Joanna Hogg's debut feature, UNRELATED, was an emotional drama so quietly powerful - so cleanly produced - that I was tempted to tag it Pantheon and dare history to prove me wrong. Her second feature, ARCHIPELAGO, has all the virtues of UNRELATED, and if less immediately gripping that her first film (perhaps because expectations are so much higher?), is still miles ahead of most current cinema in its ability to mine the deeply held frustrations of familial relations. ARCHIPELAGO is a satisfyingly uncomfortable watch - a movie both darkly funny; raw; bitter; and all finely balanced on a knife edge.
The film begins as Edward (Tom Hiddleston) arrives on the Cornish holiday island of Tresco to spend a final fortnight with his family before abandoning a City career for a year's charity work in Africa. The fortnight will consist of walks, bicycle rides, picnics, painting and the occasional dinner. Edward's mother Patricia (Kate Fahy) and sister Cynthia (a scene-stealing Lydia Leonard) are already there not to mention a cook, Rose (Amy Lloyd) and a painting tutor (Christopher Baker). But, much to Ed's chagrin, his girlfriend Chloe hasn't been allowed to come because she's not family with a capital "F", and much to Cynthia and Patricia's discomfort, the father doesn't show up either.
And this brings us to the meat of the story: what family is and what one should expect of them. Ed's family are not supportive of his belated gap year. His mother is quietly negative. ("Ed's decision doesn't reflect badly on his father" when clearly she thinks it does.) His sister is openly, brutally critical. One can tell that both are hitting somewhere near the mark - Ed clearly doesn't know what he is about to do - but there means of expressing it is truly poisonous and stems in some part from frustration with the absent father.
As the film progresses, each member of the family reveals more of themselves despite the covering layers of upper-middle class politeness. There are, however, no big dramatic revelations - no moments of crisis - no moments of catharsis followed by closure. Joanna Hogg maintains the tone of strained emotions throughout - eschewing big bang finishes for an authentic examination of real emotions. The purity and austerity of this approach is underscored by her shooting style, which typically uses static cameras in still frames which may or may not include the faces of the people speaking; avoids introduced lighting often leaving her characters in darkness; and avoids artificial sound-tracks making those uncomfortable silences even more ominous.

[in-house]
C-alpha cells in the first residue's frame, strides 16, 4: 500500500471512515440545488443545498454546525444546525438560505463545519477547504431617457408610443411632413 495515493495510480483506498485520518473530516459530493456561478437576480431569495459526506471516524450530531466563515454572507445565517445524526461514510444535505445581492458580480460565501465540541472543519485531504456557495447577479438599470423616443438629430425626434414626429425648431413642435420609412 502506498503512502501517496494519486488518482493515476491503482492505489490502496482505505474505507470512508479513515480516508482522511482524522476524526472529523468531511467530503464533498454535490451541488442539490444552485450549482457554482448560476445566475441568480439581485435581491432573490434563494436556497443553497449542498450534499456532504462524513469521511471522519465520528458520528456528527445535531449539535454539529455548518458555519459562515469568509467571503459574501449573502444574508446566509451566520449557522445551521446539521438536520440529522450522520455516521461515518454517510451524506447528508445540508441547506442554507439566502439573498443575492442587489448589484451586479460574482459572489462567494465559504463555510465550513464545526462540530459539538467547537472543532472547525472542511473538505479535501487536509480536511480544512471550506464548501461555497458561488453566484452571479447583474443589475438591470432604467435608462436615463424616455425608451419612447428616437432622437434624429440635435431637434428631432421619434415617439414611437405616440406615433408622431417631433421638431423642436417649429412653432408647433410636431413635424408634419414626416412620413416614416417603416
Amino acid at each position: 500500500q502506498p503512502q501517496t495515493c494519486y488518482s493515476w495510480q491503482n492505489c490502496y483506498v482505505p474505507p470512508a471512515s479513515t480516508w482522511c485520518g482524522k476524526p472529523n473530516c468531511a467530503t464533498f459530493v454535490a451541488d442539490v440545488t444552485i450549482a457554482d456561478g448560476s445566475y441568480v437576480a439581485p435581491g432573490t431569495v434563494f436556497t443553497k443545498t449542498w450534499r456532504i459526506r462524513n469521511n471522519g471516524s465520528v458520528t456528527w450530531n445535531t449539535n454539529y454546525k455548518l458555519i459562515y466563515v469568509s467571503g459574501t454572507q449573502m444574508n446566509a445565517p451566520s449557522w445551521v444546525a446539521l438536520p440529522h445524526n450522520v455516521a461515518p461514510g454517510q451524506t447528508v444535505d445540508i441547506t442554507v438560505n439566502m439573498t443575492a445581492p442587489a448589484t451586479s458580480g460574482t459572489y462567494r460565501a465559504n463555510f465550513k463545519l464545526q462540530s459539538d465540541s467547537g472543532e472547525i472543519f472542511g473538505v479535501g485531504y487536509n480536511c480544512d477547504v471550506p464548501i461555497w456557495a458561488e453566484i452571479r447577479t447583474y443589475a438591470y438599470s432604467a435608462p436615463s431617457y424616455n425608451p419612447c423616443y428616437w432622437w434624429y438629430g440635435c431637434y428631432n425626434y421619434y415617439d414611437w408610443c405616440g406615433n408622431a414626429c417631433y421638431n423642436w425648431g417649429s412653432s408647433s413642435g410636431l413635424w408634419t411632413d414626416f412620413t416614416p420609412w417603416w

The resulting film is difficult, honest and painful, because so much of the behaviour is recognisable. Like her previous film, UNRELATED, ARCHIPELAGO seems to live in a space where characters live in self-delusion but are stripped bare in a sequestered environment. Interns of content, Joanna Hogg reminds me of Nicole Holofcener, the American director who has made similarly painful, scabrous films about the emotional lives of the upper-middle classes. But the austerity of Hogg's style is quite unique.
ARCHIPELAGO played London 2010 and goes on release in the UK today.